By Jack Elsom For Mailonline
Published: 16:56 GMT, 1 November 2019 | Updated: 16:59 GMT, 1 November 2019
For a generation of children engrossed with the wizarding world of Harry Potter, it can be dejecting to remember that problems cannot be solved with the casual wave of a wand.
But although a simple spell unfortunately cannot cure an illness, teaching young patients magic can make nerve-wracking hospital trips less stressful, a study has found.
The experiment by Stony Brook pediatric ward in New York discovered that so-called magic therapy alleviated children's anxiety levels by 25 per cent.
And the staggering success of the trial has led 98 per cent of physicians and nurses to swing behind rolling out magic shows and lessons in hospitals.
The experiment by Stony Brook pediatric ward in New York discovered that so-called magic therapy alleviated children's anxiety levels by 25 per cent
Pediatric patients often find prolonged stays in hospital a stressful experience due to 'new environments, receiving unfamiliar treatments, separation from family and friends, and loss of self-determination, the authors claim.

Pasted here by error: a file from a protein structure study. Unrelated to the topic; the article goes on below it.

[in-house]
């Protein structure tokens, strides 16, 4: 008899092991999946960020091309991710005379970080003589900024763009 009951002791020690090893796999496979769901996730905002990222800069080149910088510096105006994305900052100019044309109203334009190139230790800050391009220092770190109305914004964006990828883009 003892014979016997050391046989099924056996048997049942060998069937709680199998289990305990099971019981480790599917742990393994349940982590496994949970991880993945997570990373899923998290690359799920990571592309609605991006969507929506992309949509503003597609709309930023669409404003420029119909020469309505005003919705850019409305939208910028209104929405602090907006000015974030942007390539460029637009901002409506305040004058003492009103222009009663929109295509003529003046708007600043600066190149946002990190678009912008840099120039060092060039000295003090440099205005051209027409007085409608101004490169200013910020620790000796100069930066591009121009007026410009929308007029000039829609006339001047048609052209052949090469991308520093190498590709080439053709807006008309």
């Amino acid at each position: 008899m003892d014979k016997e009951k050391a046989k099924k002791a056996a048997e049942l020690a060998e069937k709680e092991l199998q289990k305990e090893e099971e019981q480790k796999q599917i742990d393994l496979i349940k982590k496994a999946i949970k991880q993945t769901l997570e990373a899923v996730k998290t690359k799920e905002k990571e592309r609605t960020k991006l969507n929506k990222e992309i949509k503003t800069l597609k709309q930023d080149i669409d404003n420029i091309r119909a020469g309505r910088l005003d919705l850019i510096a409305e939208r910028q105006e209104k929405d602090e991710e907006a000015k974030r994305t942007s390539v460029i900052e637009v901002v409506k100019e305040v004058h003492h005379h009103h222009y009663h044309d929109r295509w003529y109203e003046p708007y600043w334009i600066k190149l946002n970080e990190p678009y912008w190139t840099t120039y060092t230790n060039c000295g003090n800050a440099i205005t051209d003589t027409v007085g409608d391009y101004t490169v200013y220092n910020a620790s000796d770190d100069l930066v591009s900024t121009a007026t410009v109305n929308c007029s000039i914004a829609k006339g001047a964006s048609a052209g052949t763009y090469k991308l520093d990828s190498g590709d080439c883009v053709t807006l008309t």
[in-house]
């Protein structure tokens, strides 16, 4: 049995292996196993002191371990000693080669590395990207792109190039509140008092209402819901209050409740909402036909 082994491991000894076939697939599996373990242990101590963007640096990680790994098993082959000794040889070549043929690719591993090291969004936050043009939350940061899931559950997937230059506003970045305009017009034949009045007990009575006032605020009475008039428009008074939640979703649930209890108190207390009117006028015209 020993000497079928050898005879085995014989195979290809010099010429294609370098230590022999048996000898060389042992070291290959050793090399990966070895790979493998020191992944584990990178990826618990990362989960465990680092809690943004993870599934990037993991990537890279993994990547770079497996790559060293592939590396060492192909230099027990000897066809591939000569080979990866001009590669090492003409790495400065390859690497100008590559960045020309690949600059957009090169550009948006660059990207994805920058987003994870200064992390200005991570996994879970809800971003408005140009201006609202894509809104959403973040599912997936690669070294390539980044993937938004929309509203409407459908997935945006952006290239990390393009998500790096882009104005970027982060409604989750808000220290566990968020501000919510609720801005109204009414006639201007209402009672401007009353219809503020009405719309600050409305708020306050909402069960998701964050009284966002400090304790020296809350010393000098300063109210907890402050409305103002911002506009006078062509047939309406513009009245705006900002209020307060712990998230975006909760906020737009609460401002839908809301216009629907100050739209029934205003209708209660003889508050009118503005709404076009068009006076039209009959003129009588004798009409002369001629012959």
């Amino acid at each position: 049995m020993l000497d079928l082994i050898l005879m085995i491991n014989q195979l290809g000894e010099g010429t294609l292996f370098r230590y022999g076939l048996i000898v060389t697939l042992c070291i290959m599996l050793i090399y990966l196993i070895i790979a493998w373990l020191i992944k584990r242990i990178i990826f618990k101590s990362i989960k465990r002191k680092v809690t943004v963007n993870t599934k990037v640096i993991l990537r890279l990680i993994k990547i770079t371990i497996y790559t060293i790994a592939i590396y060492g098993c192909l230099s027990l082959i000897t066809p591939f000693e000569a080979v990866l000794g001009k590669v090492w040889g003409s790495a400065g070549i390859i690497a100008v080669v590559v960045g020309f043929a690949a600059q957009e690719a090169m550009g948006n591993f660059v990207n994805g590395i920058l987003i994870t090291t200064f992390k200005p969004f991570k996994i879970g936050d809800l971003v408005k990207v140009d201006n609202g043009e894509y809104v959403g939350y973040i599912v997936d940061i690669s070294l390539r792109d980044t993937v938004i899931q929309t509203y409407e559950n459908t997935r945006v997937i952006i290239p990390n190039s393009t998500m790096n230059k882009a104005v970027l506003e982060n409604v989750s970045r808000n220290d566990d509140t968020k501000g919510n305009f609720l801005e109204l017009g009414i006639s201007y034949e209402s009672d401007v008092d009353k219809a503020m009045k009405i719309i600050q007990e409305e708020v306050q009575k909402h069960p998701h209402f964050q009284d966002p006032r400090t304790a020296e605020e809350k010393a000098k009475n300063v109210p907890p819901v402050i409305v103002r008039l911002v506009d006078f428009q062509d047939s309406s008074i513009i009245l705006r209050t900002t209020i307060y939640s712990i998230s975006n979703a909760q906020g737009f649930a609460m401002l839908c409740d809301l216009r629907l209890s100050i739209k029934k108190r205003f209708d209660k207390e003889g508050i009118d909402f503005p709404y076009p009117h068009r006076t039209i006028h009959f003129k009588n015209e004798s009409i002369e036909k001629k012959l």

Moreover, anxiety is also heaped on their parents and guardians who fret for their children and may have money worries if treatment incurs a financial burden.
Numerous trials in recent years have looked to reduce this stress on both children and carers.
Examples have included humour-therapy - making children laugh - and using soothing music as a calming influence.
Yet the emergence of magic therapy - using tricks to entertain and occupy children's minds - has scarcely been trialled.
Anxiety is a normal part of life that affects different people in different ways at different times.